Dirs: Juan Villegas, Alejandro Lingenti. Argentina. 2010. 70mins


Idlenesss (Ocio) is a very small-scale, low-key debut from Argentina’s Juan Villegas and Alejandro Lingenti. It is set during a winter - possibly in the 1980s - in the run-down La Plata district of Bueos Aires, with a young man looking over the edge of his youth into his ‘real’ life and future.

Villegas and Lingenti make do with what little they have to present their unique and effective aesthetic.

Commercially, Idleness is undoubtedly an art-house film, one for festival programmers looking for new voices. But - and despite its jarringly astringent guitar-riff soundtrack - Idleness is also strangely compelling in its own oblique way. The narrative gaps and a confident sense of scenario grow ever-firmer over its slight 70-minute running time and ultimately over-ride some of the film’s more obvious structural problems. Idleness is hopefully a sign of things to come from Villegas and Lingenti.

Opening with a beautiful morning sequence amidst the tombstones of a Buenos Aires graveyard, Idleness is mostly set in an apartment occupied by Andres (Viale), his older brother Dragon (Oliveira) and their father (German de Silva). Their mother has recently died, and her loss can be felt as they sit together but apart at the dinner table. Broke and aimless, Andres is drifting through his days, reading Camus in bed, endlessly smoking cigarettes and meeting with his equally hard-up mates Roli (Grassi) and Picasso (Barrionuevo).

All three wear a uniform of leather jackets and trainers, and wander around the tracks as trains dissect the screen, although Picasso has a part-time manual job to get him through college.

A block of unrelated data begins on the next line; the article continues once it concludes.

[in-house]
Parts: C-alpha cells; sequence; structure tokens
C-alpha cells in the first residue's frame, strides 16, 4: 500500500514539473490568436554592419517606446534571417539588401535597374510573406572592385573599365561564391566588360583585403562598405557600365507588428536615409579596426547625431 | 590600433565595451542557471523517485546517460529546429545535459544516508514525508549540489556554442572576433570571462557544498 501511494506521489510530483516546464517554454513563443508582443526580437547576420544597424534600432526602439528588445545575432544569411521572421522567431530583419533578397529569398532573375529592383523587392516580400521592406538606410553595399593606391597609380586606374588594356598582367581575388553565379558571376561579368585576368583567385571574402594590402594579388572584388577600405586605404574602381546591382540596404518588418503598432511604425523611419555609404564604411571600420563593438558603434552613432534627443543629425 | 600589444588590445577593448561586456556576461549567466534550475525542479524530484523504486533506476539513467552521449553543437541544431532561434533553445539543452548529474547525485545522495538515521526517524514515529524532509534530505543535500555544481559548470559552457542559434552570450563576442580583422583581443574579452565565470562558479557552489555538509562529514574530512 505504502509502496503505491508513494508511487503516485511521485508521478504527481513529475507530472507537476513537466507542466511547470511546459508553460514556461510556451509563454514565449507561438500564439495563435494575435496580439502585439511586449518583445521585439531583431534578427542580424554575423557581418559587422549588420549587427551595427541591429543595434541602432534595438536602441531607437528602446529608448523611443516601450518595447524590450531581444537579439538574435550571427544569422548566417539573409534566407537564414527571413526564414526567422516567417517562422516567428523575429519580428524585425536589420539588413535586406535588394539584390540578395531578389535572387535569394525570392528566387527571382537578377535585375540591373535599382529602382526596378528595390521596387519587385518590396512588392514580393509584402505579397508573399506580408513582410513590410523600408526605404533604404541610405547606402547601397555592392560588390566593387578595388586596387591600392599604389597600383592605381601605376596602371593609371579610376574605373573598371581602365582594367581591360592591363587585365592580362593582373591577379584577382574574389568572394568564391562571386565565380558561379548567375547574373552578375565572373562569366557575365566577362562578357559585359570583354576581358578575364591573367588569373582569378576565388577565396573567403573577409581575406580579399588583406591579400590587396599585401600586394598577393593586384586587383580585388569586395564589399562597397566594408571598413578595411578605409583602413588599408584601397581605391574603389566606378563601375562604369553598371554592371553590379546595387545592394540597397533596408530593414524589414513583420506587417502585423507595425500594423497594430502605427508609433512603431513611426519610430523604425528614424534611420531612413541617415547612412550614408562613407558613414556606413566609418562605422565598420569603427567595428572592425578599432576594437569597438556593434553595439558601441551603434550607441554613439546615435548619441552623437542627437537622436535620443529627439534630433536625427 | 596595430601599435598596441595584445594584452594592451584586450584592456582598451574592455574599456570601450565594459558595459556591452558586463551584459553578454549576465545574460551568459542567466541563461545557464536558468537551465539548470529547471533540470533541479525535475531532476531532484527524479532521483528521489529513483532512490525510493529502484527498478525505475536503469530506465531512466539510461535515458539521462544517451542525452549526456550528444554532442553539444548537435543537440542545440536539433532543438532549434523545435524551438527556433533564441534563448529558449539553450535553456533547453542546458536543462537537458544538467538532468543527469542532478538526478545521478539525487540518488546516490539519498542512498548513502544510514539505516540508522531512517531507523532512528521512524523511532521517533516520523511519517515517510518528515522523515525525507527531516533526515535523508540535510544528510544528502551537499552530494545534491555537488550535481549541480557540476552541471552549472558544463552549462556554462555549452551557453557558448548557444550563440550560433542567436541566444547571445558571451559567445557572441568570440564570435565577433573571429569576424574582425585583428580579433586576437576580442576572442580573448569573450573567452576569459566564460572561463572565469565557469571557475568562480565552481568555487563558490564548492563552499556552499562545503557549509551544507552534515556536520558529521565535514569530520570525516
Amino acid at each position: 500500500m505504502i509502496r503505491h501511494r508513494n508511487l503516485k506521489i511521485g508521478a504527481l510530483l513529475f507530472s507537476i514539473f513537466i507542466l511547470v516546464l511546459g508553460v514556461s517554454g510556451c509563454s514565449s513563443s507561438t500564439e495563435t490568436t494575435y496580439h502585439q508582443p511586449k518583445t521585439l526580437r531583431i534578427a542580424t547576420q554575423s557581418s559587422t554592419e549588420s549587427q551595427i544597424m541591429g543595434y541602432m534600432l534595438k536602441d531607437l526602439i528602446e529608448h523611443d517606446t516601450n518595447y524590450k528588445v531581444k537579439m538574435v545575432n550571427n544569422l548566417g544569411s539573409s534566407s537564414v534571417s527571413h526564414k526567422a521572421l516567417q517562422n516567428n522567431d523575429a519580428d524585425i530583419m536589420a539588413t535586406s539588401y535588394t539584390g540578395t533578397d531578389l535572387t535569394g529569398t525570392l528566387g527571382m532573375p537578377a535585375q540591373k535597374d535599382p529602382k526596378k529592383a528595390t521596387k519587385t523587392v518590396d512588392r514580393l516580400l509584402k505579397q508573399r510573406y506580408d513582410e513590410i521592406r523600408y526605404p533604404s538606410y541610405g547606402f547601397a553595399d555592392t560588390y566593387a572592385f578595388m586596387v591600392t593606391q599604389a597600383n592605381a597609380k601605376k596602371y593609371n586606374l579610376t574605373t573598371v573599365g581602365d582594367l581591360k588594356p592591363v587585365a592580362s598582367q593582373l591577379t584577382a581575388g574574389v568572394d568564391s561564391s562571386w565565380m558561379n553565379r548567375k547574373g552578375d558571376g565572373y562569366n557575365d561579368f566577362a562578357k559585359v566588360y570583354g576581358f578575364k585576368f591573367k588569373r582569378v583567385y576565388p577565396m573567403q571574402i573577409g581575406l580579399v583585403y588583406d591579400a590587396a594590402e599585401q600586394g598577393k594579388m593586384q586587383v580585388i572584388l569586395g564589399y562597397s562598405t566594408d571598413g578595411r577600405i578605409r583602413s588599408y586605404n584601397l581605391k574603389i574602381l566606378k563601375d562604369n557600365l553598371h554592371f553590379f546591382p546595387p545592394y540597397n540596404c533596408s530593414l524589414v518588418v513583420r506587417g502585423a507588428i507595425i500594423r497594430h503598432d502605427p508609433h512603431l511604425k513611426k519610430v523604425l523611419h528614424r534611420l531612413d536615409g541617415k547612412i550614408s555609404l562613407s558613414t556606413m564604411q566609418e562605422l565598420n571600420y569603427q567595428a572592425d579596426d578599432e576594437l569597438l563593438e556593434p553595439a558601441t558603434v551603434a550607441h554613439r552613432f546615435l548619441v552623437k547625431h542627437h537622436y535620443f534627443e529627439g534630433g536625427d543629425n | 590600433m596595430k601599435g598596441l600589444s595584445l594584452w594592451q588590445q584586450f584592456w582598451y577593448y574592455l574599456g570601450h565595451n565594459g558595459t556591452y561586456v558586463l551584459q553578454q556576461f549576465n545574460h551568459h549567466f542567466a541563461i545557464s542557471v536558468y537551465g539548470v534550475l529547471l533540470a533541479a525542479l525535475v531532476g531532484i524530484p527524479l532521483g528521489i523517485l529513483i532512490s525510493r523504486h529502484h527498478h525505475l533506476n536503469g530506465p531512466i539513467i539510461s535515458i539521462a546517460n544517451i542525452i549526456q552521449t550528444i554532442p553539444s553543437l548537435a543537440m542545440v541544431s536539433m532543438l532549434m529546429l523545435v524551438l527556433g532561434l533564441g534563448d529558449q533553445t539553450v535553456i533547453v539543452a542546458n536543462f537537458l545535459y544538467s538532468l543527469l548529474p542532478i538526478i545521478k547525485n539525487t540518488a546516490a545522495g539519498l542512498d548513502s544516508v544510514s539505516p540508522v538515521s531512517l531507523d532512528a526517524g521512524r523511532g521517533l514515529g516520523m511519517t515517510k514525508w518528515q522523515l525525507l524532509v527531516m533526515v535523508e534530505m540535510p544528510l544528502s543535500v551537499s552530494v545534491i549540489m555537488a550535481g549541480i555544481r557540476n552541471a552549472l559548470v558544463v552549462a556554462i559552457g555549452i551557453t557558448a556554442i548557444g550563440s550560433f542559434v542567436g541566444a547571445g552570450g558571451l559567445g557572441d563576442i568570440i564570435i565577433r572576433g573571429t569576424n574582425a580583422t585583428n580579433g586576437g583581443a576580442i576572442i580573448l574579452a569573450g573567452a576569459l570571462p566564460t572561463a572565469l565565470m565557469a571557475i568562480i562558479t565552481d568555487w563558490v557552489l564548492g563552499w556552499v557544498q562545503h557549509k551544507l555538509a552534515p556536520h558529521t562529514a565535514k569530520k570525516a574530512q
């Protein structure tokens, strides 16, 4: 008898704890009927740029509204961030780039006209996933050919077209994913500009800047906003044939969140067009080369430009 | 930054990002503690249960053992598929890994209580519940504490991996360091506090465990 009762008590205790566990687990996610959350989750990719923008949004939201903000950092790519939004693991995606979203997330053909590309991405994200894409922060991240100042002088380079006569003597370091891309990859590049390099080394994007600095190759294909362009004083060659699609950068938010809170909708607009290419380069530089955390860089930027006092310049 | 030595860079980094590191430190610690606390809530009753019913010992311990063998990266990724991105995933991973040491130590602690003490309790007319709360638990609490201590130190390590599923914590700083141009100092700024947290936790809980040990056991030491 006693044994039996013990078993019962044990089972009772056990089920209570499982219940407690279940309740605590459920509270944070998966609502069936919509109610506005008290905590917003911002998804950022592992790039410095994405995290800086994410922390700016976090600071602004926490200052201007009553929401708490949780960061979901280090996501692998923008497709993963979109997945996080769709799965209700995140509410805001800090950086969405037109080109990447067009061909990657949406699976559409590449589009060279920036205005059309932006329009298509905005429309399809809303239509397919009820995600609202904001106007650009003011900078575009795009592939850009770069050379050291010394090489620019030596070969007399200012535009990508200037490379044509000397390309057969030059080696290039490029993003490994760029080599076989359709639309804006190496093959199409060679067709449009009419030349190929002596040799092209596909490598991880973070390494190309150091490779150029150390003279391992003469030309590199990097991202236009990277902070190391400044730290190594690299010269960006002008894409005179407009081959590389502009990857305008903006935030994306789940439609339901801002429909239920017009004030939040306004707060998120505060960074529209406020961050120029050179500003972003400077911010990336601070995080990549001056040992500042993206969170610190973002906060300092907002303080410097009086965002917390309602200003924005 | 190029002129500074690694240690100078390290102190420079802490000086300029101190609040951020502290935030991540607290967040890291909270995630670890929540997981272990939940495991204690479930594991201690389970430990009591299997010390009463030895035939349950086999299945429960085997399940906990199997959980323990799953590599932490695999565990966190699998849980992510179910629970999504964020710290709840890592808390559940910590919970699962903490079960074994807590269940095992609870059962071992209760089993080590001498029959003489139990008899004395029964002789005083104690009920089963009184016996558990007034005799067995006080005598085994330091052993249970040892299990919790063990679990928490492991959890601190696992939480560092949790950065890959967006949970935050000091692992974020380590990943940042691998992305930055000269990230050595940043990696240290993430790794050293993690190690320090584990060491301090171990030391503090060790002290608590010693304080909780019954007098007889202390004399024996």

Roli, meanwhile, has a scheme for making money which is never made clear, but also clearly can’t be on-the-level. Andres dresses up in a suit and looks at an apartment. They buy a motorbike they can’t afford, not to mention the petrol to run it, from a no-good gang of bikers. A leather-clad Ukranian wearing a crucifix comes to tell Andres about being a leader of men. It’s all loosely connected, and there’s a sense of impending doom, particularly to do with Andres’ charming father, who complains of being ill.

That’s not it, however. Idleness has a looming quality, but it’s more about Andres’s inexressed emotions as he leaves his childhood behind and looks towards his future as an adult. He’s scared and he’s brave, looks back and forward, old but young.

Production values are on the lower side of low-budget, but Villegas and Lingenti make do with what little they have to present their unique and effective aesthetic. The guitar-led soundtrack is a matter of taste, a 1970s throwback to Lizzy-style riffs which often seems a little at odds with the action onscreen.

Production companies: Tresmilmundos Cine, El Pampero Cine

International sales: Tresmilmundos Cine, juanmanville@gmail.com

Producer: Laura Citarella

Screenplay: Alejandro Lingenti, from the book by Fabian Casas

Cinematography: Agustin Mendilaharzu

Production designer: Florencia Perez

Editor: Santiago Esteves

Main cast: Nahuel Viale, Francisco Grassi, German de Silva, Lucas Oliveira, Santiago Barrionuevo